"Home testing relates very much to the order of the day: preventive medicine, remote medicine, consumers' control over their health, and not just in infectious diseases. It's one of the important elements in the health sector's transformation."
Detecting a heart attack at home
The flagship product that launched Novamed on its journey was a sample collection cup which, we can safely say, took over Israel's urine testing market. The cup has two chambers that allow both a general urine test and a urine culture test to be performed simultaneously without having to open the lid to perform the culture.
Novamed also provides a kit that enables culture to start growth while the sample is still at the nurse's station, thus shortening the time needed to grow a quantity of bacteria sufficient for testing. In addition, the company sells many other lab test products.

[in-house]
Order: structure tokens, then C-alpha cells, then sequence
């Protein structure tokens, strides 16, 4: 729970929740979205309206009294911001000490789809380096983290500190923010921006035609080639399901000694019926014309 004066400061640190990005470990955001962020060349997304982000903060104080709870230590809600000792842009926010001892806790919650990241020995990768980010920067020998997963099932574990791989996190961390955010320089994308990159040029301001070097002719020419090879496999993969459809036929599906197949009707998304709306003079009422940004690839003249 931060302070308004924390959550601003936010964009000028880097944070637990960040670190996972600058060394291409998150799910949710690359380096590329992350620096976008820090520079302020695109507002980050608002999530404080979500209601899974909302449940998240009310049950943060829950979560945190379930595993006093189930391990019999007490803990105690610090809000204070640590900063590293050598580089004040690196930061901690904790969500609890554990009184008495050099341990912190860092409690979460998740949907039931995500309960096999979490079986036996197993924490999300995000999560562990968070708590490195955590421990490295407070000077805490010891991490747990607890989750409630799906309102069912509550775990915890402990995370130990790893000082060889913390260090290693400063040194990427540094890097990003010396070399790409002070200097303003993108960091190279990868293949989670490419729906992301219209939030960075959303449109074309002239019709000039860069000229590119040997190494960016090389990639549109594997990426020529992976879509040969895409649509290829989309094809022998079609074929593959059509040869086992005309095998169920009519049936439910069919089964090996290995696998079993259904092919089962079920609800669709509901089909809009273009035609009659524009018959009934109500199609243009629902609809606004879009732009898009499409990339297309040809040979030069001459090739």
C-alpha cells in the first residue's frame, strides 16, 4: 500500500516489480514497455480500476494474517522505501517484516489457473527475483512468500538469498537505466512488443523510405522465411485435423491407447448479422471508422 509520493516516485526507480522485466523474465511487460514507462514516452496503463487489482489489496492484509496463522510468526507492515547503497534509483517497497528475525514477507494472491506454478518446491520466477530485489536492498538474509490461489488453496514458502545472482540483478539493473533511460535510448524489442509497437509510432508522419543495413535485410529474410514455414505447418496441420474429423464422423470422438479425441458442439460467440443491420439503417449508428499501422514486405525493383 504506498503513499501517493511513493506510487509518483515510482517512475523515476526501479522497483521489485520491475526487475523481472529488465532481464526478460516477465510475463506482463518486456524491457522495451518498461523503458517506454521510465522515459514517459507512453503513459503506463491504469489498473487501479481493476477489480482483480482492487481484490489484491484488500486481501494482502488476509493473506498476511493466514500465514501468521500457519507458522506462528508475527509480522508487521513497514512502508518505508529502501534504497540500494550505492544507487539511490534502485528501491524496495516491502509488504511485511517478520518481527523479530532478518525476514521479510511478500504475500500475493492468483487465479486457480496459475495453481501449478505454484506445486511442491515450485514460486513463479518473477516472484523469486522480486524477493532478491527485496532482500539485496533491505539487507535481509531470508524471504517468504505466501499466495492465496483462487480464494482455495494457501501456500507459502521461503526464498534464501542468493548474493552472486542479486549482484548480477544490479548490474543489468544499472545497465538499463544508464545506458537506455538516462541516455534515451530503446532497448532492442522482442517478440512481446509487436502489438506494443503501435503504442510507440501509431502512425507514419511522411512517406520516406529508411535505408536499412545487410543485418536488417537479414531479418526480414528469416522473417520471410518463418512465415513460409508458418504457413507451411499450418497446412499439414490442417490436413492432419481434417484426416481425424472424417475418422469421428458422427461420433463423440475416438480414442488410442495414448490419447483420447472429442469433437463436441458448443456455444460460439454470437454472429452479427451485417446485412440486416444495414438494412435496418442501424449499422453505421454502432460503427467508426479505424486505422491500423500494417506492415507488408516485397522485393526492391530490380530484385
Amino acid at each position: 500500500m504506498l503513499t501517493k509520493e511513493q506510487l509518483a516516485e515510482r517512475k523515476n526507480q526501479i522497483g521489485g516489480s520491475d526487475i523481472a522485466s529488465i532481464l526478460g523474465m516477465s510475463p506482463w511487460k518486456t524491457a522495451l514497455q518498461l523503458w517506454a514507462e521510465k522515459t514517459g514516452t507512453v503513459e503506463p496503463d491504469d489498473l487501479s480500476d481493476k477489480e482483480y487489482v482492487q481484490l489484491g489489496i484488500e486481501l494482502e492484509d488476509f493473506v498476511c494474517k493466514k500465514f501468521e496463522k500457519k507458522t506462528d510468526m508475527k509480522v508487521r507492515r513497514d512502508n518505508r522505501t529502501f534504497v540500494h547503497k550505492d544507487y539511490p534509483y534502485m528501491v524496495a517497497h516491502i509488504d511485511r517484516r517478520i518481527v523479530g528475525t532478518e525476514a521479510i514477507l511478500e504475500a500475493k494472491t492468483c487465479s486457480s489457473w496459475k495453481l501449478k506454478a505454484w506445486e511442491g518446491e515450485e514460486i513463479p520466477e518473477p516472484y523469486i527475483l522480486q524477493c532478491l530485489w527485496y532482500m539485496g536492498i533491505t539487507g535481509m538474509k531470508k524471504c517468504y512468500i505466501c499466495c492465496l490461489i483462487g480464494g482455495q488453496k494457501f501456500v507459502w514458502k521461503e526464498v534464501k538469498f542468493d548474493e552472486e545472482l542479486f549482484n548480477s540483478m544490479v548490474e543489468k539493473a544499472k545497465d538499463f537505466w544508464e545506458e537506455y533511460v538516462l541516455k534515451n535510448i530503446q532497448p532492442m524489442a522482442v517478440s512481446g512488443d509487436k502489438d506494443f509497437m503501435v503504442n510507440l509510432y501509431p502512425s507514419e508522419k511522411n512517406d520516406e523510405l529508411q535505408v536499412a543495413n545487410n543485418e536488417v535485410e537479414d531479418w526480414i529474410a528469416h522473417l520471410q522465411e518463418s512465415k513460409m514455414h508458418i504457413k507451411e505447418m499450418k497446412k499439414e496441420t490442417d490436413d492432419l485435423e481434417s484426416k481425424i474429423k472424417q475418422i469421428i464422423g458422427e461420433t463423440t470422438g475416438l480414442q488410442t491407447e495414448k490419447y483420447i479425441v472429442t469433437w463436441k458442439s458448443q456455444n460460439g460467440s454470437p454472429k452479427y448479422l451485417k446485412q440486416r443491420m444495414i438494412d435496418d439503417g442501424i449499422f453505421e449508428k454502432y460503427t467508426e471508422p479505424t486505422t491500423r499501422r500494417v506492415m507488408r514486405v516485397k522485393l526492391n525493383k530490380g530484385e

As for at-home tests, Israelis may have already encountered Novamed's streptococcus test, which has been marketed in Israel for several years. The company also sells pregnancy tests and flu tests, as well as another new product that was announced a decade ago but only recently hit the market: a home-use test for early diagnosis of acute myocardial infarction (AMI). The test detects the presence of troponin, a protein that indicates damage to the heart caused by an attack. "And Emil (Katz) did that back when at-home diagnostics was just an afterthought," Mann-Bitton says admiringly.
This test has been approved for use in Israel. It is not yet available for home use, but is being used in the field, for example by ambulance personnel, and is undergoing approval processes in other countries. "The test was developed before Covid, but when lockdowns came into effect, the need increased significantly. The tests met a market need and that had an impact. But that's just the beginning, just an example of what can be done," says Mann-Bitton.
Aiming for 97% accuracy